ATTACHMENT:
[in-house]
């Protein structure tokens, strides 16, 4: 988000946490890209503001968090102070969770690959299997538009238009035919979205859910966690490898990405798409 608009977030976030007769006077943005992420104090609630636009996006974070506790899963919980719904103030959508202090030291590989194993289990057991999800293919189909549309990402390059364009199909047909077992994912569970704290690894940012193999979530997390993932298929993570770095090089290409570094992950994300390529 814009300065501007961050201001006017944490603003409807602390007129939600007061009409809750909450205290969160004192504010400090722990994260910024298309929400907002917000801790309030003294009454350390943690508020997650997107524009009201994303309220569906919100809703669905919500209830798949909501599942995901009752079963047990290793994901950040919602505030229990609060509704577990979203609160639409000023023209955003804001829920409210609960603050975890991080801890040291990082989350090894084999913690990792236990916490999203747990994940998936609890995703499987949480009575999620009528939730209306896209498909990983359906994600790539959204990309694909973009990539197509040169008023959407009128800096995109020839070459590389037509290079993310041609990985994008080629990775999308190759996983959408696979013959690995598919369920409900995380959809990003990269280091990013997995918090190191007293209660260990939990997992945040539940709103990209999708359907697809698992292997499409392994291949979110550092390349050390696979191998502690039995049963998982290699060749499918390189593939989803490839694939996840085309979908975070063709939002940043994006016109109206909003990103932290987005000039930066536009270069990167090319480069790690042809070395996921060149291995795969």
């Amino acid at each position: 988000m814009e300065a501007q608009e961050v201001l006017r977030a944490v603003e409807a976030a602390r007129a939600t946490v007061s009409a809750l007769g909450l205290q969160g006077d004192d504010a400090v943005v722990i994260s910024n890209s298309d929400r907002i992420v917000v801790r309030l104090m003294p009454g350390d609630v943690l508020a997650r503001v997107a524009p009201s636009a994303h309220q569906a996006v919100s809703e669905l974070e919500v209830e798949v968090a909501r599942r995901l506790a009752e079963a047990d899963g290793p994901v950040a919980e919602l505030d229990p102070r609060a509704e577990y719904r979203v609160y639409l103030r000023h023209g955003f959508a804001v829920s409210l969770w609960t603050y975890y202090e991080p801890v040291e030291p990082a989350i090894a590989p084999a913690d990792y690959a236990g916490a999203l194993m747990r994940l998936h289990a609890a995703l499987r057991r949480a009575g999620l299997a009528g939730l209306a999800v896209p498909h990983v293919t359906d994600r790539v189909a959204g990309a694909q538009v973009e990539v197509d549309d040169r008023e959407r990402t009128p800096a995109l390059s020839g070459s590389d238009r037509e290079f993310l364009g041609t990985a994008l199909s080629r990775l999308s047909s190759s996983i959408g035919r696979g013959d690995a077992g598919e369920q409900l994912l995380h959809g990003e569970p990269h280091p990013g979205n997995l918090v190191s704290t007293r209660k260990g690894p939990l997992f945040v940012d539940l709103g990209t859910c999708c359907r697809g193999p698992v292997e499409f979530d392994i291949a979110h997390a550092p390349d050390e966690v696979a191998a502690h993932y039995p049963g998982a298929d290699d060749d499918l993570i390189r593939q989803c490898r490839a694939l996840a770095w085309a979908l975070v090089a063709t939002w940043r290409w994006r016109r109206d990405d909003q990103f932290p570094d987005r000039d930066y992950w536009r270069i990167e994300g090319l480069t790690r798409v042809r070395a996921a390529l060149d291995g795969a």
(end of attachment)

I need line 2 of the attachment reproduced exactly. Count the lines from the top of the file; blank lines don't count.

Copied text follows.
């Protein structure tokens, strides 16, 4: 988000946490890209503001968090102070969770690959299997538009238009035919979205859910966690490898990405798409 608009977030976030007769006077943005992420104090609630636009996006974070506790899963919980719904103030959508202090030291590989194993289990057991999800293919189909549309990402390059364009199909047909077992994912569970704290690894940012193999979530997390993932298929993570770095090089290409570094992950994300390529 814009300065501007961050201001006017944490603003409807602390007129939600007061009409809750909450205290969160004192504010400090722990994260910024298309929400907002917000801790309030003294009454350390943690508020997650997107524009009201994303309220569906919100809703669905919500209830798949909501599942995901009752079963047990290793994901950040919602505030229990609060509704577990979203609160639409000023023209955003804001829920409210609960603050975890991080801890040291990082989350090894084999913690990792236990916490999203747990994940998936609890995703499987949480009575999620009528939730209306896209498909990983359906994600790539959204990309694909973009990539197509040169008023959407009128800096995109020839070459590389037509290079993310041609990985994008080629990775999308190759996983959408696979013959690995598919369920409900995380959809990003990269280091990013997995918090190191007293209660260990939990997992945040539940709103990209999708359907697809698992292997499409392994291949979110550092390349050390696979191998502690039995049963998982290699060749499918390189593939989803490839694939996840085309979908975070063709939002940043994006016109109206909003990103932290987005000039930066536009270069990167090319480069790690042809070395996921060149291995795969």